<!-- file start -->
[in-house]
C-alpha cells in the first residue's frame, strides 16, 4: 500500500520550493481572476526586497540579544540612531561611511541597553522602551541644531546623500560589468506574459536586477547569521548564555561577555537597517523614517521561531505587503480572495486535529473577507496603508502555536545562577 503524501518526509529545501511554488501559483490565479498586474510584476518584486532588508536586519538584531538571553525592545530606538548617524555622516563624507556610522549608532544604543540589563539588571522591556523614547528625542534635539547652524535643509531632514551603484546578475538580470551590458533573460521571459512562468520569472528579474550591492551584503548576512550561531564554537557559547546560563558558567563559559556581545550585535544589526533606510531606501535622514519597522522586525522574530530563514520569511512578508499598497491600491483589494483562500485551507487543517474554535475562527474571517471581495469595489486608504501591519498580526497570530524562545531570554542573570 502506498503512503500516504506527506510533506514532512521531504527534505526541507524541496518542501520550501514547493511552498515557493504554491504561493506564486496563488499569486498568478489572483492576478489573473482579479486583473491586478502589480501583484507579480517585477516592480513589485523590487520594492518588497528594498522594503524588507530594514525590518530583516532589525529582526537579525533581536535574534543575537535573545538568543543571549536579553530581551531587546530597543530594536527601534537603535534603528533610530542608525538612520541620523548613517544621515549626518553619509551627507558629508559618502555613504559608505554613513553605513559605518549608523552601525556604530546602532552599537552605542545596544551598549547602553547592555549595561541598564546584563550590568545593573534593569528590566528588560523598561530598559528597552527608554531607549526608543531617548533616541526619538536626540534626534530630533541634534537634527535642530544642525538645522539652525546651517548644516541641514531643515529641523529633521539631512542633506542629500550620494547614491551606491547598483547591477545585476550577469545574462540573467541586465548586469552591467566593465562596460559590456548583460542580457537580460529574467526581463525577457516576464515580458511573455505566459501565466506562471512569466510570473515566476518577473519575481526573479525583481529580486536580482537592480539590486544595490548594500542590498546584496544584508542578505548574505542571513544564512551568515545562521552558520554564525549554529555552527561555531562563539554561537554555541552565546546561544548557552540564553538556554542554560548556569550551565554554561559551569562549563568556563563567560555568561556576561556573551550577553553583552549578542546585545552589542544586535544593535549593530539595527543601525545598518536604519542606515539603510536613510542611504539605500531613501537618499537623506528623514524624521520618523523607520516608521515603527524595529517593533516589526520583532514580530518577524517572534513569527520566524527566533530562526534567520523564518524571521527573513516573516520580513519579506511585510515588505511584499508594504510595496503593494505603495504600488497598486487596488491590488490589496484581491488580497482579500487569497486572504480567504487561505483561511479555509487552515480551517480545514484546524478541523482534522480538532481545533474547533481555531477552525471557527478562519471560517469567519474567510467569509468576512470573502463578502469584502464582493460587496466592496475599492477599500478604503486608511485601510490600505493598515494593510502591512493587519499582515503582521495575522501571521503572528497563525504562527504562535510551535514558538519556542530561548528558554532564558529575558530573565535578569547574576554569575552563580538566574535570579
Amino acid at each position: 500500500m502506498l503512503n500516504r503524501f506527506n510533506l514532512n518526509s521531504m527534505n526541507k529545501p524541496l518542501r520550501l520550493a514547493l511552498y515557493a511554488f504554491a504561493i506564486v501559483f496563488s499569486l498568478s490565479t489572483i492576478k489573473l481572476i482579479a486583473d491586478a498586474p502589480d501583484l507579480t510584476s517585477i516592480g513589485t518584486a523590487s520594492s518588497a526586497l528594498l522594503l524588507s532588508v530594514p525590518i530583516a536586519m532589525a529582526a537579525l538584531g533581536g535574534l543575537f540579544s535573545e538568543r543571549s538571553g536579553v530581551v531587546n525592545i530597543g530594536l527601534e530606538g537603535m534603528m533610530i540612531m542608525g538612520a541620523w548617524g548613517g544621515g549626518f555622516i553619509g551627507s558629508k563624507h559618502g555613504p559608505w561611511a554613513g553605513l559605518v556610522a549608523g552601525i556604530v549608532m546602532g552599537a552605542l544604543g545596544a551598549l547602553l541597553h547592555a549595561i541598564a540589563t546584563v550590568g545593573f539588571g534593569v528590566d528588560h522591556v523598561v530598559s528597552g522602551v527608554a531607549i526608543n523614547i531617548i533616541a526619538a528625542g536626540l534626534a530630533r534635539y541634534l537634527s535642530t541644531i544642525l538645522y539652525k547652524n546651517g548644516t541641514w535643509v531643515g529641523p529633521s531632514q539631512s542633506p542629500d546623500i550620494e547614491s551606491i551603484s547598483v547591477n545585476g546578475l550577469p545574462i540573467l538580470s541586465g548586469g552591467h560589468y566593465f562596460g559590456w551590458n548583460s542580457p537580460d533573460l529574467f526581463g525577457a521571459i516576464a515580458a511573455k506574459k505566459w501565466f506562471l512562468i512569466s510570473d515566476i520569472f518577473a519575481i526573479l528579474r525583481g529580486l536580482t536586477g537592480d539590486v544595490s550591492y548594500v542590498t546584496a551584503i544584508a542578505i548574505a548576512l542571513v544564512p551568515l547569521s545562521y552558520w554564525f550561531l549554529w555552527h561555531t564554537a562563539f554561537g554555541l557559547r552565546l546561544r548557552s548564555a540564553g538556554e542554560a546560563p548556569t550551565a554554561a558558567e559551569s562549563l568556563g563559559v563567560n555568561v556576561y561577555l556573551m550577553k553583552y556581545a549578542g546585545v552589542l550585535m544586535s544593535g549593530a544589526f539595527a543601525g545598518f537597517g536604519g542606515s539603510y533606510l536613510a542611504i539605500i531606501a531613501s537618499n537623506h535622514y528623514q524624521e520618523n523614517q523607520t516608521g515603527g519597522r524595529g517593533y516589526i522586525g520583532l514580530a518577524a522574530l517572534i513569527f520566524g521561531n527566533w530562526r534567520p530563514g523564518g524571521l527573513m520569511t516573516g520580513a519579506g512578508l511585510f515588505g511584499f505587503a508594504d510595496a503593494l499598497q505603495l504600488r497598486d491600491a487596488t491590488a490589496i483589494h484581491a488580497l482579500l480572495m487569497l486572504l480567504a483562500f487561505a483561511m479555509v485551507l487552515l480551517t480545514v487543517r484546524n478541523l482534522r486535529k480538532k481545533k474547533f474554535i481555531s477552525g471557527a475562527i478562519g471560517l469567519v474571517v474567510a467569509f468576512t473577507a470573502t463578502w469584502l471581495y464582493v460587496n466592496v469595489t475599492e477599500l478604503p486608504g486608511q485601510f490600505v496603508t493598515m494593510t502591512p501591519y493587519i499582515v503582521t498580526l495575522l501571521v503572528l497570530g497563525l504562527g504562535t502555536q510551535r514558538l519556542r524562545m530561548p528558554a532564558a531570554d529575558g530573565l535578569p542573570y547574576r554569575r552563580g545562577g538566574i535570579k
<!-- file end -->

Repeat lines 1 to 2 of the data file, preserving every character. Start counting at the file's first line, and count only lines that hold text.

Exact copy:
[in-house]
C-alpha cells in the first residue's frame, strides 16, 4: 500500500520550493481572476526586497540579544540612531561611511541597553522602551541644531546623500560589468506574459536586477547569521548564555561577555537597517523614517521561531505587503480572495486535529473577507496603508502555536545562577 503524501518526509529545501511554488501559483490565479498586474510584476518584486532588508536586519538584531538571553525592545530606538548617524555622516563624507556610522549608532544604543540589563539588571522591556523614547528625542534635539547652524535643509531632514551603484546578475538580470551590458533573460521571459512562468520569472528579474550591492551584503548576512550561531564554537557559547546560563558558567563559559556581545550585535544589526533606510531606501535622514519597522522586525522574530530563514520569511512578508499598497491600491483589494483562500485551507487543517474554535475562527474571517471581495469595489486608504501591519498580526497570530524562545531570554542573570 502506498503512503500516504506527506510533506514532512521531504527534505526541507524541496518542501520550501514547493511552498515557493504554491504561493506564486496563488499569486498568478489572483492576478489573473482579479486583473491586478502589480501583484507579480517585477516592480513589485523590487520594492518588497528594498522594503524588507530594514525590518530583516532589525529582526537579525533581536535574534543575537535573545538568543543571549536579553530581551531587546530597543530594536527601534537603535534603528533610530542608525538612520541620523548613517544621515549626518553619509551627507558629508559618502555613504559608505554613513553605513559605518549608523552601525556604530546602532552599537552605542545596544551598549547602553547592555549595561541598564546584563550590568545593573534593569528590566528588560523598561530598559528597552527608554531607549526608543531617548533616541526619538536626540534626534530630533541634534537634527535642530544642525538645522539652525546651517548644516541641514531643515529641523529633521539631512542633506542629500550620494547614491551606491547598483547591477545585476550577469545574462540573467541586465548586469552591467566593465562596460559590456548583460542580457537580460529574467526581463525577457516576464515580458511573455505566459501565466506562471512569466510570473515566476518577473519575481526573479525583481529580486536580482537592480539590486544595490548594500542590498546584496544584508542578505548574505542571513544564512551568515545562521552558520554564525549554529555552527561555531562563539554561537554555541552565546546561544548557552540564553538556554542554560548556569550551565554554561559551569562549563568556563563567560555568561556576561556573551550577553553583552549578542546585545552589542544586535544593535549593530539595527543601525545598518536604519542606515539603510536613510542611504539605500531613501537618499537623506528623514524624521520618523523607520516608521515603527524595529517593533516589526520583532514580530518577524517572534513569527520566524527566533530562526534567520523564518524571521527573513516573516520580513519579506511585510515588505511584499508594504510595496503593494505603495504600488497598486487596488491590488490589496484581491488580497482579500487569497486572504480567504487561505483561511479555509487552515480551517480545514484546524478541523482534522480538532481545533474547533481555531477552525471557527478562519471560517469567519474567510467569509468576512470573502463578502469584502464582493460587496466592496475599492477599500478604503486608511485601510490600505493598515494593510502591512493587519499582515503582521495575522501571521503572528497563525504562527504562535510551535514558538519556542530561548528558554532564558529575558530573565535578569547574576554569575552563580538566574535570579